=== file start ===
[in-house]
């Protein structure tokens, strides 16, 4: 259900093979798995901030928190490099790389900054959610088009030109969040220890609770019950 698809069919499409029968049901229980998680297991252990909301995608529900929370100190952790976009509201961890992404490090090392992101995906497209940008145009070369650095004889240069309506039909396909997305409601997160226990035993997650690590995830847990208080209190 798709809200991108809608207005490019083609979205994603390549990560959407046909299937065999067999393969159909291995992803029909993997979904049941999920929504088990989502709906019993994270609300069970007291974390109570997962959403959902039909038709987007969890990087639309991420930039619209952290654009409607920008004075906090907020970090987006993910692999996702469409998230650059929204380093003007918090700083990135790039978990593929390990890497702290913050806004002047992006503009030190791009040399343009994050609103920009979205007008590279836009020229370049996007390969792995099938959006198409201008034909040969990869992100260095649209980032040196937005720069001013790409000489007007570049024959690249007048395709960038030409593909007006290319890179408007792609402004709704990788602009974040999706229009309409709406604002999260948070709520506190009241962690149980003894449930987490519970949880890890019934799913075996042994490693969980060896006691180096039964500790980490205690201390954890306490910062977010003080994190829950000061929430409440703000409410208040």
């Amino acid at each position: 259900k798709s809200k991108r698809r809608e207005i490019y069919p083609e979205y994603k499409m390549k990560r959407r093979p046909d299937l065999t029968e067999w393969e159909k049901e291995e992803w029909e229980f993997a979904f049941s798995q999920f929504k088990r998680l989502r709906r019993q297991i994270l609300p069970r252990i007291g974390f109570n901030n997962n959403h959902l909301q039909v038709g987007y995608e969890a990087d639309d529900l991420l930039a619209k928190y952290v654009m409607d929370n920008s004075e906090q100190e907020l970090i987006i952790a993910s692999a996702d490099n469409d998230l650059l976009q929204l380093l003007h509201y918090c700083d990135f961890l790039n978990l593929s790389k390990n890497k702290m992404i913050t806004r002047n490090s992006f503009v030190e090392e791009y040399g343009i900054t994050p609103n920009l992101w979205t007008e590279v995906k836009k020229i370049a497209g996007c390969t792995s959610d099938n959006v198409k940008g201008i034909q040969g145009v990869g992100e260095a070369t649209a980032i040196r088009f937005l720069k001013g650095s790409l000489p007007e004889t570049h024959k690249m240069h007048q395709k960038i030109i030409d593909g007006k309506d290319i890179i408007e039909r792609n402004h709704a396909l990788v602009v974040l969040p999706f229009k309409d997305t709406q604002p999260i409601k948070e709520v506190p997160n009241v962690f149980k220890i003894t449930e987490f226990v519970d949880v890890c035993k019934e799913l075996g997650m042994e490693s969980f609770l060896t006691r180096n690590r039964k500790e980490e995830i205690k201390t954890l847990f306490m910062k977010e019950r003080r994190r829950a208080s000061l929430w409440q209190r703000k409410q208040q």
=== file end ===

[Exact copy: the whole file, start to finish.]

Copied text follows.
[in-house]
């Protein structure tokens, strides 16, 4: 259900093979798995901030928190490099790389900054959610088009030109969040220890609770019950 698809069919499409029968049901229980998680297991252990909301995608529900929370100190952790976009509201961890992404490090090392992101995906497209940008145009070369650095004889240069309506039909396909997305409601997160226990035993997650690590995830847990208080209190 798709809200991108809608207005490019083609979205994603390549990560959407046909299937065999067999393969159909291995992803029909993997979904049941999920929504088990989502709906019993994270609300069970007291974390109570997962959403959902039909038709987007969890990087639309991420930039619209952290654009409607920008004075906090907020970090987006993910692999996702469409998230650059929204380093003007918090700083990135790039978990593929390990890497702290913050806004002047992006503009030190791009040399343009994050609103920009979205007008590279836009020229370049996007390969792995099938959006198409201008034909040969990869992100260095649209980032040196937005720069001013790409000489007007570049024959690249007048395709960038030409593909007006290319890179408007792609402004709704990788602009974040999706229009309409709406604002999260948070709520506190009241962690149980003894449930987490519970949880890890019934799913075996042994490693969980060896006691180096039964500790980490205690201390954890306490910062977010003080994190829950000061929430409440703000409410208040």
């Amino acid at each position: 259900k798709s809200k991108r698809r809608e207005i490019y069919p083609e979205y994603k499409m390549k990560r959407r093979p046909d299937l065999t029968e067999w393969e159909k049901e291995e992803w029909e229980f993997a979904f049941s798995q999920f929504k088990r998680l989502r709906r019993q297991i994270l609300p069970r252990i007291g974390f109570n901030n997962n959403h959902l909301q039909v038709g987007y995608e969890a990087d639309d529900l991420l930039a619209k928190y952290v654009m409607d929370n920008s004075e906090q100190e907020l970090i987006i952790a993910s692999a996702d490099n469409d998230l650059l976009q929204l380093l003007h509201y918090c700083d990135f961890l790039n978990l593929s790389k390990n890497k702290m992404i913050t806004r002047n490090s992006f503009v030190e090392e791009y040399g343009i900054t994050p609103n920009l992101w979205t007008e590279v995906k836009k020229i370049a497209g996007c390969t792995s959610d099938n959006v198409k940008g201008i034909q040969g145009v990869g992100e260095a070369t649209a980032i040196r088009f937005l720069k001013g650095s790409l000489p007007e004889t570049h024959k690249m240069h007048q395709k960038i030109i030409d593909g007006k309506d290319i890179i408007e039909r792609n402004h709704a396909l990788v602009v974040l969040p999706f229009k309409d997305t709406q604002p999260i409601k948070e709520v506190p997160n009241v962690f149980k220890i003894t449930e987490f226990v519970d949880v890890c035993k019934e799913l075996g997650m042994e490693s969980f609770l060896t006691r180096n690590r039964k500790e980490e995830i205690k201390t954890l847990f306490m910062k977010e019950r003080r994190r829950a208080s000061l929430w409440q209190r703000k409410q208040q």